Two doughty men were the products of Corbett Irish stock.  The first, Gentleman Jim Corbett, born in San Francisco, was crowned heavyweight champion of the world in 1892; the second, somewhat less known, was a grizzled sea veteran who became the guide and mentor to the great Wall Street financier, Alfred Hatch (a book Jack Corbett: Mariner, recently published, celebrates his life). 

Caribbean.  William Corbett had arrived in the Caribbean on the sloop Catherine in 1679.  His family were, for generations, sugar planters near Johnson’s Point in Antigua.  However, their way of life came to an abrupt end in 1833 with emancipation.  Edward Corbett, the planter then, was imprisoned for his mistreatment of slaves on a boundary dispute and died in jail, reportedly “from rage.”  

Canada.  The early Corbett immigrants came mainly from Ireland.  There was
a cluster of Irish Corbetts at Chapel’s Grove in Newfoundland from the 1790's.  Around the same time Alexander Corbet sailed from Scotland on the Lucy to Prince Edward Island.  Later in the 1850's, from Ireland, came James Corbett and Patrick Corbett to New Brunswick.  The latter, from county Clare, was said to have crossed the Atlantic with a priest and seven brothers. 

Scots born but of Irish roots, Joseph Corbett arrived with his brother John in 1856.  Five years later, he received a land grant in Bentinck township, Ontario and settled there.  Joseph was an expert in the growing and grafting of apples and his orchard survived there until the 1930's. 

Australia.  The early Corbett arrivals were mainly Irish, either as convicts or as free settlers. 
Two sides of Ireland were to appear later - the Catholic priest (James Corbett from Limerick) and the sporting journalist (William Corbett and his son Claude who were born in Sydney).

Alexander Corbet sailed from Scotland on the Eagle in 1859.
  He first headed for the Victoria goldfields.  Later his family moved to Gympie in Queensland where they became engaged in the timber trade.  This business has now passed through five generations.  .      

Select Corbett Miscellany

If you would like to read more, click on the miscellany page for further stories and accounts:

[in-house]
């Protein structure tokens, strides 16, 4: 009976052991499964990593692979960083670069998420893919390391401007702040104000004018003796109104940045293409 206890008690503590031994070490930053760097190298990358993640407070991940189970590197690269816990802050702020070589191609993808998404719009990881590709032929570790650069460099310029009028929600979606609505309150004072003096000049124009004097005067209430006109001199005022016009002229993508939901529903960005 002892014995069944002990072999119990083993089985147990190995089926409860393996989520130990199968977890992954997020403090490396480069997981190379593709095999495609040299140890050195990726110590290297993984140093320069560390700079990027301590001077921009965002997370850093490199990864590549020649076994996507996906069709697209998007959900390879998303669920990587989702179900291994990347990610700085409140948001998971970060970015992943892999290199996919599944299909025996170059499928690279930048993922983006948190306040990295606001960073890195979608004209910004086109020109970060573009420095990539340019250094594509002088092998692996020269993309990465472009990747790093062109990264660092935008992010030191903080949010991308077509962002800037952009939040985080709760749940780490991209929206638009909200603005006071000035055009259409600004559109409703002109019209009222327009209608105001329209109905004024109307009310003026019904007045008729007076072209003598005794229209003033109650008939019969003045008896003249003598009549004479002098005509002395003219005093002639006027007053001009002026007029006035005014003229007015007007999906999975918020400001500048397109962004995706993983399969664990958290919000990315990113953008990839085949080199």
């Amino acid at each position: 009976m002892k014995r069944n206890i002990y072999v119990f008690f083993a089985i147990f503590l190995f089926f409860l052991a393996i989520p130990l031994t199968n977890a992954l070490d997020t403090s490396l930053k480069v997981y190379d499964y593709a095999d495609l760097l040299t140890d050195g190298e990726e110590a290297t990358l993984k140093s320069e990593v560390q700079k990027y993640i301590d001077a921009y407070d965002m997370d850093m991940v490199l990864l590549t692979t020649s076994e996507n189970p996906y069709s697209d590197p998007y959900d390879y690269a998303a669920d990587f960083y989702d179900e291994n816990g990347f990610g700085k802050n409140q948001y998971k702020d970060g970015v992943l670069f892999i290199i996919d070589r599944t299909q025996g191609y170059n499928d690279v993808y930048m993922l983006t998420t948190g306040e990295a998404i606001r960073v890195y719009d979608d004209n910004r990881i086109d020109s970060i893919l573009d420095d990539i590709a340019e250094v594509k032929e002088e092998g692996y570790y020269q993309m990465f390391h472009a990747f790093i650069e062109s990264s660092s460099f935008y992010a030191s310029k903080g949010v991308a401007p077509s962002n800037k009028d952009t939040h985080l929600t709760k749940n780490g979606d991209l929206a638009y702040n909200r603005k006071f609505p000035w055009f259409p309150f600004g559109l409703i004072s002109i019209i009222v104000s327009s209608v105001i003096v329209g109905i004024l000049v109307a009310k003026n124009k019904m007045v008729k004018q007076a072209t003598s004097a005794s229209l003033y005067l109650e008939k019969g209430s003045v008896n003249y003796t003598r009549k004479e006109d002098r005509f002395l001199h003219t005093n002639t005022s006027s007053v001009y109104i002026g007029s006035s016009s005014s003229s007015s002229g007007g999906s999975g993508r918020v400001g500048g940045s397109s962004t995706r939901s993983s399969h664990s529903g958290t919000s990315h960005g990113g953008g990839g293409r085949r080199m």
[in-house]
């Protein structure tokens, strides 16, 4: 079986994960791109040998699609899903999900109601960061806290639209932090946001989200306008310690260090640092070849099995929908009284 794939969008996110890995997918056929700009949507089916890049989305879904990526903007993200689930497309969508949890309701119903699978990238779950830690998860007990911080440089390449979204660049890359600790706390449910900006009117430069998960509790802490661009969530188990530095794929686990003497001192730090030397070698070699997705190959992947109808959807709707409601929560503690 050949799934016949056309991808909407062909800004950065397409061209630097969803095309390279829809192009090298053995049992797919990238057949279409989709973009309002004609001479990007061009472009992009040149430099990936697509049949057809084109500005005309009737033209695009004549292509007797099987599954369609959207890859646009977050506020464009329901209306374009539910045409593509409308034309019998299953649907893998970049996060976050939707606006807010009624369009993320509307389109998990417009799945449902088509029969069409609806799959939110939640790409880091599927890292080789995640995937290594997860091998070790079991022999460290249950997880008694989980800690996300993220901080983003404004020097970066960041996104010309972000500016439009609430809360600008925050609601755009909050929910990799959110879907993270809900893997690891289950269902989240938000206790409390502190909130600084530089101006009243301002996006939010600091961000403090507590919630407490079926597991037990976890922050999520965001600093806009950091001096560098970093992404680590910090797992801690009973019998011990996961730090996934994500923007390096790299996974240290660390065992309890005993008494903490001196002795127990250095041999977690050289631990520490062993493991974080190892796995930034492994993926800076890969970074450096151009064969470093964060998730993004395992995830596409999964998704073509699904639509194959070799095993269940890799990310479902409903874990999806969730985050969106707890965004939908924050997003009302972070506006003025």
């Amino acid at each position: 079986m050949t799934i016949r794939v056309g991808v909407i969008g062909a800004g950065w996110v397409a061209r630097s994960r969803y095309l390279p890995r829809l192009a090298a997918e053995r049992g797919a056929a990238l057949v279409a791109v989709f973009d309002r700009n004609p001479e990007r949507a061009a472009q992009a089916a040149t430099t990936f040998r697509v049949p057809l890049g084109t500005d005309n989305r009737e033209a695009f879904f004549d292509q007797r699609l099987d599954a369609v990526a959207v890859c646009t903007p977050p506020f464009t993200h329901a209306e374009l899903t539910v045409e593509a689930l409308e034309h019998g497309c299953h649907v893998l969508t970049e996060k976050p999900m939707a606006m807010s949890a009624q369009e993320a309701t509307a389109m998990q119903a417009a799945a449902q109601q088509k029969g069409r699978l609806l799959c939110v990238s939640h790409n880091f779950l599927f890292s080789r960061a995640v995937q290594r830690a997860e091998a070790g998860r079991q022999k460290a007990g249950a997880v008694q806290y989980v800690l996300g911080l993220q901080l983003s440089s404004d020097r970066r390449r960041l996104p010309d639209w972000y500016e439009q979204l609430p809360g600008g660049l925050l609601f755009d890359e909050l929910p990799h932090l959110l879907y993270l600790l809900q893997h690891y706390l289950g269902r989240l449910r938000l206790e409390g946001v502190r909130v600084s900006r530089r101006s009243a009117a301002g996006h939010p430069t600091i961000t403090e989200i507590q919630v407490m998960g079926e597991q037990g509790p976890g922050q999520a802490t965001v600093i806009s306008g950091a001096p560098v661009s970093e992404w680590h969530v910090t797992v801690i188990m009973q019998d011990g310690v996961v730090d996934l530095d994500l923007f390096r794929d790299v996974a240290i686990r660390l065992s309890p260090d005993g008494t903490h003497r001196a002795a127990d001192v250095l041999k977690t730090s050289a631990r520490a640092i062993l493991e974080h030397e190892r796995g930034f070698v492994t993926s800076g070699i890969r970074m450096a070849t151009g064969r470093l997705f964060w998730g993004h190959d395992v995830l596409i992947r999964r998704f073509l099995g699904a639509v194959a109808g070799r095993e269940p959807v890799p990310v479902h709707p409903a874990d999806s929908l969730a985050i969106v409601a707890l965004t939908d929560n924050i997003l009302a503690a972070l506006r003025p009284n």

Select Corbett Names

Hugh Corbet, who came over with William the Conqueror and settled in Shropshire, is the acknowledged forebear of the Corbetts. 
Denys Corbet was a Guernsey poet and painter.

John Corbett from Staffordshire was the salt king of England in late Victorian times, through his salt works at Droitwich.
Gentleman Jim Corbett won the heavyweight boxing championship in 1892.  He is sometimes called the “father of modern boxing” for his scientific approach to boxing.
Jim Corbett, from an Irish family, was a celebrated big-game hunter in India.
Harry Corbett was the puppeteer known for his Sooty glove puppet character in the 1950's.
Ronnie Corbett was a popular British TV comic actor, best known for his appearances on The Two Ronnies.

Select Corbetts Today
  • 18,000 in the UK (most numerous in Lancashire)
  • 8,500 in America (most numerous in North Carolina).
  • 16,000 elsewhere (most numerous in Canada)



Select Surnames

Adams Cohen Harding McDonald Reynolds
Armstrong Corbett Harmer Meredith Richardson
Bacon Crawford Harris Mitchell Rooney
Baldwin Crowther Hayward Moore Sawyer
Bannister Doyle Henderson Murray  
Shelley
Bartlett Drake Hepburn Myers Sheraton
Bennett Driscoll Higgins Nash Spencer
Booth Ellis Hilton Newton Swan
Bowles Fitzgerald Holmes
Nightingale Sykes
Brett Fleming  Hopkins Oakes Tattersall      
Burden/Borden Foster Hudson Osborne Todd
Byrne
Fox Jackson Palin
Tucker
Carpenter Fraser Jefferson Palmer Vaughan
Carter Fry Jenner Pascoe Wade
Cassidy Fuller Lofthouse  Perry/Parry        
Wallace
Cavendish Gallagher        
Lynch  Pertwee Warren  
Chapman Goodwin Maloney Powell Washington
Chisholm Gould Marriott Pratt Webster
Clay Grant Maynard          
Probyn Witherspoon
Clinton Hancock McCarthy Quayle Wyatt 

PS.  You might want to check out the surnames page on this website.  It covers surname genealogy in this and companion websites for more than 500 surnames.

Click here for reader feedback
Click here for return to front page